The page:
The Department of Health (DoH) has told MPs it does not regulate medicinal cannabis pricing after WA Greens senator Rachel Siewert highlighted the high cost of treatment in this year’s Senate Estimates hearings.
Siewart asked whether there was any regulation on the prices being charged for medicinal cannabis products and highlighted concerns around pharmacies being linked to clinics.
She said: “Feedback from patients is that the prices that are generally being charged for clinic consultations and medicinal cannabis products prescribed by clinic doctors are exorbitant.”
“Some clinics have a pharmacy arm (owned by the clinic group) which will only dispense certain products sponsored by companies with which the clinics have a commercial deal.
“What is the Department doing to regulate this conduct – for example, is it engaging with relevant regulatory authorities to ensure that clinic and pharmacy practices are properly regulated?”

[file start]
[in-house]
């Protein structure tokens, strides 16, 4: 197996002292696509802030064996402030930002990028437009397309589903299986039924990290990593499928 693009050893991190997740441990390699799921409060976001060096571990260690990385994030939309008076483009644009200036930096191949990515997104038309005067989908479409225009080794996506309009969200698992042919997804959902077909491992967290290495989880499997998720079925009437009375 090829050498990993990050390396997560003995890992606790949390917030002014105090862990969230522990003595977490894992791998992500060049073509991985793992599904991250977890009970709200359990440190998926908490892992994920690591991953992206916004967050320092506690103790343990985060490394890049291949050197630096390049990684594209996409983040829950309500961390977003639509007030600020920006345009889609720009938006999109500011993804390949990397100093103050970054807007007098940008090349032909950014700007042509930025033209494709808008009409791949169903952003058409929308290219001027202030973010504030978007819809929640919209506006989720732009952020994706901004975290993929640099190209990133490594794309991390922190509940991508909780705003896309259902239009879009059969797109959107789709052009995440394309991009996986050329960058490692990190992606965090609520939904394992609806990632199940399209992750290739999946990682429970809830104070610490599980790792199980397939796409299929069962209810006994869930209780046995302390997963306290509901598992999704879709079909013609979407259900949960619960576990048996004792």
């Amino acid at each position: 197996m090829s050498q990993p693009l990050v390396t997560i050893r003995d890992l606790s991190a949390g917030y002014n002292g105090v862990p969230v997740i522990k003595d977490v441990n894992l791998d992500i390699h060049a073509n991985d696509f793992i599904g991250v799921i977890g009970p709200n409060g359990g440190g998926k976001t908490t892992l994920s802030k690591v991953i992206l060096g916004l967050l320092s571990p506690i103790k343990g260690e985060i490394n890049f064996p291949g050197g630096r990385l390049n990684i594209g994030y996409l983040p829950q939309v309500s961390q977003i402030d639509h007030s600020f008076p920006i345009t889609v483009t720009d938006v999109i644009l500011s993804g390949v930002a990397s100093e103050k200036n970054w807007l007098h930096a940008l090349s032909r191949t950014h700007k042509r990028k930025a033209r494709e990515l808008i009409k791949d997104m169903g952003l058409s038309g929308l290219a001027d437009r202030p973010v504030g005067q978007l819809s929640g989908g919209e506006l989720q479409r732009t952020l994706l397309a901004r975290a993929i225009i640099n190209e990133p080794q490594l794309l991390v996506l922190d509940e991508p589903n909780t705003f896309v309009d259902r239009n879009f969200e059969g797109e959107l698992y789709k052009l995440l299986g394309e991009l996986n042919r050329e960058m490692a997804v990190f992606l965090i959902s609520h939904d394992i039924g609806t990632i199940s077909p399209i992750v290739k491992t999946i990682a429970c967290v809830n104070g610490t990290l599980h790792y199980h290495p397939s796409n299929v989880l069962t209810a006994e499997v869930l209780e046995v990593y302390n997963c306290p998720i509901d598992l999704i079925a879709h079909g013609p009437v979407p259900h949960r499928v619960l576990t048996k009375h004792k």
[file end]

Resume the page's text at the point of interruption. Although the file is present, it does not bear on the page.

In response, the DoH said “the Australian Government does not regulate fees charged for healthcare services by private healthcare providers”.
“Patients have the right, however, to ask for an estimate of fees before receiving a service in order to make an informed decision.
“The price a supplier charges for non-PBS (full cost or private) medicines, such as unapproved medicinal cannabis products provided through the Special Access or Authorised Prescriber Schemes, is determined by the supplier and not by the Government.”
It added: “The Department of Health does not have a role in regulating health professional conduct or clinical practice. Complaints regarding clinical practice issues are matters for the Australian Health Practitioner Regulation Agency (AHPRA).”
It advised “general complaints” about healthcare services could be directed to the Health Care Complaints Commission (or its equivalent) in each state or territory while “allegations of practice related to anti-competitive practice and behaviour can be referred to the Australian Competition and Consumer Commission”.
“Further, state and territory governments regulate the prescribing and pharmacy supply of prescription medicines in accordance with their respective drugs and poisons legislation,” it concluded.